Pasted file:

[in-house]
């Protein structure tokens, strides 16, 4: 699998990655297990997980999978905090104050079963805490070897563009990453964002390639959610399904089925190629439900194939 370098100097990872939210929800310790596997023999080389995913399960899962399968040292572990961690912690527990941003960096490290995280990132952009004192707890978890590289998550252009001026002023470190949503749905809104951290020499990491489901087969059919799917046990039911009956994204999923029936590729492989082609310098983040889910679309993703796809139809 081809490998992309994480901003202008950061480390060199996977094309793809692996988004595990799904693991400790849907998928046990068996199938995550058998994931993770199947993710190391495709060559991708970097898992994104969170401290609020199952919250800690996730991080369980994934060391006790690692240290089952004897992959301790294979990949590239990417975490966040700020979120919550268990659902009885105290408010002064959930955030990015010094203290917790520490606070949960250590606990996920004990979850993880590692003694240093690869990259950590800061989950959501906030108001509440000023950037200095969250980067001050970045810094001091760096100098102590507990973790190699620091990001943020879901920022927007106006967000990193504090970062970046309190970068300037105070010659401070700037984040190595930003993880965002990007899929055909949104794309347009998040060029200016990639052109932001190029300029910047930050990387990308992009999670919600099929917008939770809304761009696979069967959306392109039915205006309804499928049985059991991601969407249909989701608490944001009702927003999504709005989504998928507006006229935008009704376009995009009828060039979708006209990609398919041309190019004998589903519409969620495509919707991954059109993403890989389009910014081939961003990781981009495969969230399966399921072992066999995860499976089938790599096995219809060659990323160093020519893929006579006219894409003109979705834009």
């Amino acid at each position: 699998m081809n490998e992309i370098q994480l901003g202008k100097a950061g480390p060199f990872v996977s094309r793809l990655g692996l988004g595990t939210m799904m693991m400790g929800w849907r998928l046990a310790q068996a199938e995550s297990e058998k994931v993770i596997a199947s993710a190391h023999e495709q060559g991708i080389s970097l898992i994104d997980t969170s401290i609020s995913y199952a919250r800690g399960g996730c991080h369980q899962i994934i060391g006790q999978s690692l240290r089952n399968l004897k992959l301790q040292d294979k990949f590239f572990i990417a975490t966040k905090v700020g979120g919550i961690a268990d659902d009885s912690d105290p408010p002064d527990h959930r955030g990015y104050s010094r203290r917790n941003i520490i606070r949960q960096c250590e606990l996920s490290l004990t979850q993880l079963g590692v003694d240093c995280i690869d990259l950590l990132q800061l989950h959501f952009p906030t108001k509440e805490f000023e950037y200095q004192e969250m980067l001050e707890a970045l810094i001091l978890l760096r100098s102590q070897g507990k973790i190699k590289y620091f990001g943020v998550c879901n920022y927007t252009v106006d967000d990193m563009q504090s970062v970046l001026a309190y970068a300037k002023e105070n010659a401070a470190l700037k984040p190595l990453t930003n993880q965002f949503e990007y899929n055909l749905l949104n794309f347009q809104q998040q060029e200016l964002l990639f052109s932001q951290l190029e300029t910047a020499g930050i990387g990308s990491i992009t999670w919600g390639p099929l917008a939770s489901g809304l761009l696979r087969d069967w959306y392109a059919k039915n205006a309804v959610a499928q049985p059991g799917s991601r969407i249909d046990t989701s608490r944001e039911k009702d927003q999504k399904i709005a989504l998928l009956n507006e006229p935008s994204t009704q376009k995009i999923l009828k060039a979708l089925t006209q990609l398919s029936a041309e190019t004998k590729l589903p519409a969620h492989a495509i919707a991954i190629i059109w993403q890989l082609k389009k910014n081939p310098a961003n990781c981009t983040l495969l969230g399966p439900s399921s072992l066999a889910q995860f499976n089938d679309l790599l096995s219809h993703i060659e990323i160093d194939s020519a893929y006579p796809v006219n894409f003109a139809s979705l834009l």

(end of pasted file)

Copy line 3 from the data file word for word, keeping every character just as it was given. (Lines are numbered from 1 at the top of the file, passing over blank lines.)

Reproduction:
């Amino acid at each position: 699998m081809n490998e992309i370098q994480l901003g202008k100097a950061g480390p060199f990872v996977s094309r793809l990655g692996l988004g595990t939210m799904m693991m400790g929800w849907r998928l046990a310790q068996a199938e995550s297990e058998k994931v993770i596997a199947s993710a190391h023999e495709q060559g991708i080389s970097l898992i994104d997980t969170s401290i609020s995913y199952a919250r800690g399960g996730c991080h369980q899962i994934i060391g006790q999978s690692l240290r089952n399968l004897k992959l301790q040292d294979k990949f590239f572990i990417a975490t966040k905090v700020g979120g919550i961690a268990d659902d009885s912690d105290p408010p002064d527990h959930r955030g990015y104050s010094r203290r917790n941003i520490i606070r949960q960096c250590e606990l996920s490290l004990t979850q993880l079963g590692v003694d240093c995280i690869d990259l950590l990132q800061l989950h959501f952009p906030t108001k509440e805490f000023e950037y200095q004192e969250m980067l001050e707890a970045l810094i001091l978890l760096r100098s102590q070897g507990k973790i190699k590289y620091f990001g943020v998550c879901n920022y927007t252009v106006d967000d990193m563009q504090s970062v970046l001026a309190y970068a300037k002023e105070n010659a401070a470190l700037k984040p190595l990453t930003n993880q965002f949503e990007y899929n055909l749905l949104n794309f347009q809104q998040q060029e200016l964002l990639f052109s932001q951290l190029e300029t910047a020499g930050i990387g990308s990491i992009t999670w919600g390639p099929l917008a939770s489901g809304l761009l696979r087969d069967w959306y392109a059919k039915n205006a309804v959610a499928q049985p059991g799917s991601r969407i249909d046990t989701s608490r944001e039911k009702d927003q999504k399904i709005a989504l998928l009956n507006e006229p935008s994204t009704q376009k995009i999923l009828k060039a979708l089925t006209q990609l398919s029936a041309e190019t004998k590729l589903p519409a969620h492989a495509i919707a991954i190629i059109w993403q890989l082609k389009k910014n081939p310098a961003n990781c981009t983040l495969l969230g399966p439900s399921s072992l066999a889910q995860f499976n089938d679309l790599l096995s219809h993703i060659e990323i160093d194939s020519a893929y006579p796809v006219n894409f003109a139809s979705l834009l």